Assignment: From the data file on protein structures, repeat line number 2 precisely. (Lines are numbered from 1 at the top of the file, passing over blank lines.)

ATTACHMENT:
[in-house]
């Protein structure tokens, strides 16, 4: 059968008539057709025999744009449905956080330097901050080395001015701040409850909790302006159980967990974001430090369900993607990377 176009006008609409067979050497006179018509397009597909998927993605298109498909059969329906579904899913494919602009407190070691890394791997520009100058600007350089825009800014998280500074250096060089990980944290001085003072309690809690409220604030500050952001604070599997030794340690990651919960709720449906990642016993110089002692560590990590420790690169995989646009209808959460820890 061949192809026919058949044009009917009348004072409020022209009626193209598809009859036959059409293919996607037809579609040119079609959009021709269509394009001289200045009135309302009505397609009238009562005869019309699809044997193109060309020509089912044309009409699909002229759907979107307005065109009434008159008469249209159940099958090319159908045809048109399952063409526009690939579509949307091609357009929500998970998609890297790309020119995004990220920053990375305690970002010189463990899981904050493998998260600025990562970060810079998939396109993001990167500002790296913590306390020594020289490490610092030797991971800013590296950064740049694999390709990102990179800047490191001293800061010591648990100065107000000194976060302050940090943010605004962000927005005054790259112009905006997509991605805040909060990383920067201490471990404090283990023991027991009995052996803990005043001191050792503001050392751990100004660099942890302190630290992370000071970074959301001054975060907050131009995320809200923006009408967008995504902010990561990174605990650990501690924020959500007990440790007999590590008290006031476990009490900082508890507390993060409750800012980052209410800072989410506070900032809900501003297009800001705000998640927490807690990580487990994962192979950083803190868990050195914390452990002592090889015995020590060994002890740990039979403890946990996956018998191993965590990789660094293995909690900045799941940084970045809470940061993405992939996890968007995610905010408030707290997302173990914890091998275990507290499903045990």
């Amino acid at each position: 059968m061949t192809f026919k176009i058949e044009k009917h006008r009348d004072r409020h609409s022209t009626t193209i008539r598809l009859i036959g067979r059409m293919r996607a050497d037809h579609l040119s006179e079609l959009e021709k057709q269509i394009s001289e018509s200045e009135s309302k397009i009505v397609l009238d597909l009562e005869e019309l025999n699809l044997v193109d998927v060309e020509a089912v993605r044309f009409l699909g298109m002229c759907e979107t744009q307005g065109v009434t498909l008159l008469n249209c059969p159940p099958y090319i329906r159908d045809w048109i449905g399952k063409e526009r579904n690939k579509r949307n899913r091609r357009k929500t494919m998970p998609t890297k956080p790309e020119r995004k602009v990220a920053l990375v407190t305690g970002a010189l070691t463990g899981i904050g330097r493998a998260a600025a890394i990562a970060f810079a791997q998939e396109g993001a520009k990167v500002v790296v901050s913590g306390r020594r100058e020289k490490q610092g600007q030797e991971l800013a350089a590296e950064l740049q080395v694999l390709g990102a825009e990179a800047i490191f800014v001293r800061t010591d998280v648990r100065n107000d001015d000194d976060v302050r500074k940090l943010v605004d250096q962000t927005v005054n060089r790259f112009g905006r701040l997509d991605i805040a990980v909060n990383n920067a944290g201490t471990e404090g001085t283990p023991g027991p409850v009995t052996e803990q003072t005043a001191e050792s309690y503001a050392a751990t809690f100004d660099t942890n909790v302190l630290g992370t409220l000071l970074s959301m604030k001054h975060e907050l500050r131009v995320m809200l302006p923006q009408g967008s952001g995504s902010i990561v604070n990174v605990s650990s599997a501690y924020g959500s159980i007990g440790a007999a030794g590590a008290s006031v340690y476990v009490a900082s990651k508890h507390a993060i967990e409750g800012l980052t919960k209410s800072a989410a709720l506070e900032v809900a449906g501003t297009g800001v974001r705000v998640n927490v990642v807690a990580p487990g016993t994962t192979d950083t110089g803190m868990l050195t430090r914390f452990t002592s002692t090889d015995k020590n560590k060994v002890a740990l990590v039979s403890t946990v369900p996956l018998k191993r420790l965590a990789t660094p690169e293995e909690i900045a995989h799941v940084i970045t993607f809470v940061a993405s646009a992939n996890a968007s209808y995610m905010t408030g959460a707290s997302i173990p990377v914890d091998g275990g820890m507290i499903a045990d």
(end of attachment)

């Protein structure tokens, strides 16, 4: 059968008539057709025999744009449905956080330097901050080395001015701040409850909790302006159980967990974001430090369900993607990377 176009006008609409067979050497006179018509397009597909998927993605298109498909059969329906579904899913494919602009407190070691890394791997520009100058600007350089825009800014998280500074250096060089990980944290001085003072309690809690409220604030500050952001604070599997030794340690990651919960709720449906990642016993110089002692560590990590420790690169995989646009209808959460820890 061949192809026919058949044009009917009348004072409020022209009626193209598809009859036959059409293919996607037809579609040119079609959009021709269509394009001289200045009135309302009505397609009238009562005869019309699809044997193109060309020509089912044309009409699909002229759907979107307005065109009434008159008469249209159940099958090319159908045809048109399952063409526009690939579509949307091609357009929500998970998609890297790309020119995004990220920053990375305690970002010189463990899981904050493998998260600025990562970060810079998939396109993001990167500002790296913590306390020594020289490490610092030797991971800013590296950064740049694999390709990102990179800047490191001293800061010591648990100065107000000194976060302050940090943010605004962000927005005054790259112009905006997509991605805040909060990383920067201490471990404090283990023991027991009995052996803990005043001191050792503001050392751990100004660099942890302190630290992370000071970074959301001054975060907050131009995320809200923006009408967008995504902010990561990174605990650990501690924020959500007990440790007999590590008290006031476990009490900082508890507390993060409750800012980052209410800072989410506070900032809900501003297009800001705000998640927490807690990580487990994962192979950083803190868990050195914390452990002592090889015995020590060994002890740990039979403890946990996956018998191993965590990789660094293995909690900045799941940084970045809470940061993405992939996890968007995610905010408030707290997302173990914890091998275990507290499903045990």